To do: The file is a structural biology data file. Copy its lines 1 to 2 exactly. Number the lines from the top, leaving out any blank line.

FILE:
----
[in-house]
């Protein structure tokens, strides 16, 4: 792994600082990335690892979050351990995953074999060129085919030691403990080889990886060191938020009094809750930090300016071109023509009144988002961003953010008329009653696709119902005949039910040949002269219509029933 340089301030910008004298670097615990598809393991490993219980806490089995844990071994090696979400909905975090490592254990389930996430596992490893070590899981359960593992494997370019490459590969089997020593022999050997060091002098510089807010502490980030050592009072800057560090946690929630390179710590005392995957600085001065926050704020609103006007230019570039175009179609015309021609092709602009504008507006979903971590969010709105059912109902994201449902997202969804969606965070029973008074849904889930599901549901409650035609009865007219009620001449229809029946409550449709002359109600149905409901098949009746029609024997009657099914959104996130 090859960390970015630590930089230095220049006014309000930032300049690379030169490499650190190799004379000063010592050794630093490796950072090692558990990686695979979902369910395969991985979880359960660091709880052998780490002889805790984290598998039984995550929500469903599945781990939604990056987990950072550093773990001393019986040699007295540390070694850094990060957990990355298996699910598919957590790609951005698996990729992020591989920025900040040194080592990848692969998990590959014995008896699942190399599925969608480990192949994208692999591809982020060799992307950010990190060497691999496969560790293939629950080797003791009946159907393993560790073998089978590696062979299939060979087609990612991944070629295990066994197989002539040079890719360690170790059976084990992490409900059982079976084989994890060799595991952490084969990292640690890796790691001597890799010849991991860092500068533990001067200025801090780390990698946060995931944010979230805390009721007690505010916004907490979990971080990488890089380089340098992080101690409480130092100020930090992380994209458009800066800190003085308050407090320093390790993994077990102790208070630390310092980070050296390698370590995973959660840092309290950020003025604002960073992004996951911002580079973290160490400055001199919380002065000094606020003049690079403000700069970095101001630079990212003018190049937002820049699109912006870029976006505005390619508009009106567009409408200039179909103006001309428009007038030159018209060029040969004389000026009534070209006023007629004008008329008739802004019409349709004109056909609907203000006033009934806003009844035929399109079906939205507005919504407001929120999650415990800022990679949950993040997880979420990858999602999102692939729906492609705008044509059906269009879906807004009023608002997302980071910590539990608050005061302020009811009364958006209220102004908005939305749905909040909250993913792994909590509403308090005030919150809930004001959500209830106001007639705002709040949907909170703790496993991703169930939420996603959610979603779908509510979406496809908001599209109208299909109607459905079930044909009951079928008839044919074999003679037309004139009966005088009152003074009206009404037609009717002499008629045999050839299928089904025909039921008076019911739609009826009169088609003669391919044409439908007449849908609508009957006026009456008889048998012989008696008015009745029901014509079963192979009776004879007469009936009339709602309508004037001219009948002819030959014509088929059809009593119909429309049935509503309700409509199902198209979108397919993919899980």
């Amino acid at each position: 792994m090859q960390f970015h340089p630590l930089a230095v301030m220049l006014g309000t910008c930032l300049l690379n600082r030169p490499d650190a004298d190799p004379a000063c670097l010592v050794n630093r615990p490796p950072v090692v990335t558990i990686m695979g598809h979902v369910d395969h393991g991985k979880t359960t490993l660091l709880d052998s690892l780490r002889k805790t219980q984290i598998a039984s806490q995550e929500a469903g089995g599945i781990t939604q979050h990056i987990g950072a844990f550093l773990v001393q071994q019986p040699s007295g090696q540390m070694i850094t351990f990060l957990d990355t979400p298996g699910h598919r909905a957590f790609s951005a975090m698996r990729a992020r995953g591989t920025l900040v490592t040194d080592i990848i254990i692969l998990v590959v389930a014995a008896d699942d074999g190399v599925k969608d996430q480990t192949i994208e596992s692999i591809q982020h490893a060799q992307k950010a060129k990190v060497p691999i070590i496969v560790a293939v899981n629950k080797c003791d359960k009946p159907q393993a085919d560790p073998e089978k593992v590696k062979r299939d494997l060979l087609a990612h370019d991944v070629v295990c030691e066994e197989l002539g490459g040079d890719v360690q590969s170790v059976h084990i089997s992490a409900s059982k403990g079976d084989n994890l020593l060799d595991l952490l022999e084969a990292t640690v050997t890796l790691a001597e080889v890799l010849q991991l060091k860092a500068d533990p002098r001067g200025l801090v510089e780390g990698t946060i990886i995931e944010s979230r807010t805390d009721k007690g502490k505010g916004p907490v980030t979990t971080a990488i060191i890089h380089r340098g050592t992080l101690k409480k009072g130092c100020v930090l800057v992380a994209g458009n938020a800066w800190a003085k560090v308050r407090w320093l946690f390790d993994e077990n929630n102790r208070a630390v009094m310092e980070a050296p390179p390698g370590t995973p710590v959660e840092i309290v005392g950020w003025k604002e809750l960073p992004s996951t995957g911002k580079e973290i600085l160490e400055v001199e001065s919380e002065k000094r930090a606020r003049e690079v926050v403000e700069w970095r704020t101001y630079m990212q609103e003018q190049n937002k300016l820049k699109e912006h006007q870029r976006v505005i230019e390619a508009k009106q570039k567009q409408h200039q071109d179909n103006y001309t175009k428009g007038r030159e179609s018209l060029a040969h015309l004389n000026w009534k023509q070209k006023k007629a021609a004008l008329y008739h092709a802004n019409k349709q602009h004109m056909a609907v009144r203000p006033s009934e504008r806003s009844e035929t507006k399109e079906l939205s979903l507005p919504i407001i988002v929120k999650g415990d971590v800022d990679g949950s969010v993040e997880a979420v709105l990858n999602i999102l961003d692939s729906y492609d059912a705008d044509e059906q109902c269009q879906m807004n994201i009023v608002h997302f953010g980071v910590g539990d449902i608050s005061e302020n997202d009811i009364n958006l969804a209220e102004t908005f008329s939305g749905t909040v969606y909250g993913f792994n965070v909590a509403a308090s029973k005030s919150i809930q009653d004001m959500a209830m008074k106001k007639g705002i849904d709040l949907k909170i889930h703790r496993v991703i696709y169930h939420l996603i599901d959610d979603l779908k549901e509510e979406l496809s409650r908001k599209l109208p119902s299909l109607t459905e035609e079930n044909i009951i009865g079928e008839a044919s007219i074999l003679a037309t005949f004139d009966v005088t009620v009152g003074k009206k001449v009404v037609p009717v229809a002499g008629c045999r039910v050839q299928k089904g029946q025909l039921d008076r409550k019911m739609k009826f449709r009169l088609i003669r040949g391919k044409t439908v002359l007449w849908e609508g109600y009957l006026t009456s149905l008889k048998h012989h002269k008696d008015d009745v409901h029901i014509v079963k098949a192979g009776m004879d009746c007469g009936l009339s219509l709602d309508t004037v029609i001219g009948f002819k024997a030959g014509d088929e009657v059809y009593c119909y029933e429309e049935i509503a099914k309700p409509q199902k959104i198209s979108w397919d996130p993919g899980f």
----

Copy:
[in-house]
């Protein structure tokens, strides 16, 4: 792994600082990335690892979050351990995953074999060129085919030691403990080889990886060191938020009094809750930090300016071109023509009144988002961003953010008329009653696709119902005949039910040949002269219509029933 340089301030910008004298670097615990598809393991490993219980806490089995844990071994090696979400909905975090490592254990389930996430596992490893070590899981359960593992494997370019490459590969089997020593022999050997060091002098510089807010502490980030050592009072800057560090946690929630390179710590005392995957600085001065926050704020609103006007230019570039175009179609015309021609092709602009504008507006979903971590969010709105059912109902994201449902997202969804969606965070029973008074849904889930599901549901409650035609009865007219009620001449229809029946409550449709002359109600149905409901098949009746029609024997009657099914959104996130 090859960390970015630590930089230095220049006014309000930032300049690379030169490499650190190799004379000063010592050794630093490796950072090692558990990686695979979902369910395969991985979880359960660091709880052998780490002889805790984290598998039984995550929500469903599945781990939604990056987990950072550093773990001393019986040699007295540390070694850094990060957990990355298996699910598919957590790609951005698996990729992020591989920025900040040194080592990848692969998990590959014995008896699942190399599925969608480990192949994208692999591809982020060799992307950010990190060497691999496969560790293939629950080797003791009946159907393993560790073998089978590696062979299939060979087609990612991944070629295990066994197989002539040079890719360690170790059976084990992490409900059982079976084989994890060799595991952490084969990292640690890796790691001597890799010849991991860092500068533990001067200025801090780390990698946060995931944010979230805390009721007690505010916004907490979990971080990488890089380089340098992080101690409480130092100020930090992380994209458009800066800190003085308050407090320093390790993994077990102790208070630390310092980070050296390698370590995973959660840092309290950020003025604002960073992004996951911002580079973290160490400055001199919380002065000094606020003049690079403000700069970095101001630079990212003018190049937002820049699109912006870029976006505005390619508009009106567009409408200039179909103006001309428009007038030159018209060029040969004389000026009534070209006023007629004008008329008739802004019409349709004109056909609907203000006033009934806003009844035929399109079906939205507005919504407001929120999650415990800022990679949950993040997880979420990858999602999102692939729906492609705008044509059906269009879906807004009023608002997302980071910590539990608050005061302020009811009364958006209220102004908005939305749905909040909250993913792994909590509403308090005030919150809930004001959500209830106001007639705002709040949907909170703790496993991703169930939420996603959610979603779908509510979406496809908001599209109208299909109607459905079930044909009951079928008839044919074999003679037309004139009966005088009152003074009206009404037609009717002499008629045999050839299928089904025909039921008076019911739609009826009169088609003669391919044409439908007449849908609508009957006026009456008889048998012989008696008015009745029901014509079963192979009776004879007469009936009339709602309508004037001219009948002819030959014509088929059809009593119909429309049935509503309700409509199902198209979108397919993919899980």